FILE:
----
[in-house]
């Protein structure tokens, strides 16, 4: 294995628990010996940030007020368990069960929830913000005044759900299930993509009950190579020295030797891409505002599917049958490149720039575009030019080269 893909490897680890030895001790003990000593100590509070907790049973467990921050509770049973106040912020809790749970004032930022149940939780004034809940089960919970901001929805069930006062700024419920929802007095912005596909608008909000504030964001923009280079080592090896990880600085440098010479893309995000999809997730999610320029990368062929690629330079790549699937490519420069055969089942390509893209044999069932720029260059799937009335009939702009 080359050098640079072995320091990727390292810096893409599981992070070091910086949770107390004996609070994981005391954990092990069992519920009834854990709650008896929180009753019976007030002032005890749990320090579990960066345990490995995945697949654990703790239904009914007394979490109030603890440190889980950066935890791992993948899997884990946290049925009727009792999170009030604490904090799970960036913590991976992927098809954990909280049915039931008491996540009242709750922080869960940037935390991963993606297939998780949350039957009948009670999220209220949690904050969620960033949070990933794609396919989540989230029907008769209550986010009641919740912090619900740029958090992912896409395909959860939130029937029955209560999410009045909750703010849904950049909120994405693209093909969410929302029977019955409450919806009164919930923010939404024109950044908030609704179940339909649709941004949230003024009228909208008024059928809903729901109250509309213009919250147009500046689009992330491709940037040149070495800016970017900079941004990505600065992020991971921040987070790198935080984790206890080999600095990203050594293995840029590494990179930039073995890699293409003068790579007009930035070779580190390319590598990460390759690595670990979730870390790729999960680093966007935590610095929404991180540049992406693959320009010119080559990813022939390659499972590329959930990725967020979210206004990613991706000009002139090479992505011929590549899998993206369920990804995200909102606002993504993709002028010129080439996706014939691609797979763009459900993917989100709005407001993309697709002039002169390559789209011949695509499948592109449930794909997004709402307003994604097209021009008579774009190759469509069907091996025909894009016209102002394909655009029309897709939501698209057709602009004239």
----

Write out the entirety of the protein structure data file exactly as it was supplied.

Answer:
[in-house]
């Protein structure tokens, strides 16, 4: 294995628990010996940030007020368990069960929830913000005044759900299930993509009950190579020295030797891409505002599917049958490149720039575009030019080269 893909490897680890030895001790003990000593100590509070907790049973467990921050509770049973106040912020809790749970004032930022149940939780004034809940089960919970901001929805069930006062700024419920929802007095912005596909608008909000504030964001923009280079080592090896990880600085440098010479893309995000999809997730999610320029990368062929690629330079790549699937490519420069055969089942390509893209044999069932720029260059799937009335009939702009 080359050098640079072995320091990727390292810096893409599981992070070091910086949770107390004996609070994981005391954990092990069992519920009834854990709650008896929180009753019976007030002032005890749990320090579990960066345990490995995945697949654990703790239904009914007394979490109030603890440190889980950066935890791992993948899997884990946290049925009727009792999170009030604490904090799970960036913590991976992927098809954990909280049915039931008491996540009242709750922080869960940037935390991963993606297939998780949350039957009948009670999220209220949690904050969620960033949070990933794609396919989540989230029907008769209550986010009641919740912090619900740029958090992912896409395909959860939130029937029955209560999410009045909750703010849904950049909120994405693209093909969410929302029977019955409450919806009164919930923010939404024109950044908030609704179940339909649709941004949230003024009228909208008024059928809903729901109250509309213009919250147009500046689009992330491709940037040149070495800016970017900079941004990505600065992020991971921040987070790198935080984790206890080999600095990203050594293995840029590494990179930039073995890699293409003068790579007009930035070779580190390319590598990460390759690595670990979730870390790729999960680093966007935590610095929404991180540049992406693959320009010119080559990813022939390659499972590329959930990725967020979210206004990613991706000009002139090479992505011929590549899998993206369920990804995200909102606002993504993709002028010129080439996706014939691609797979763009459900993917989100709005407001993309697709002039002169390559789209011949695509499948592109449930794909997004709402307003994604097209021009008579774009190759469509069907091996025909894009016209102002394909655009029309897709939501698209057709602009004239």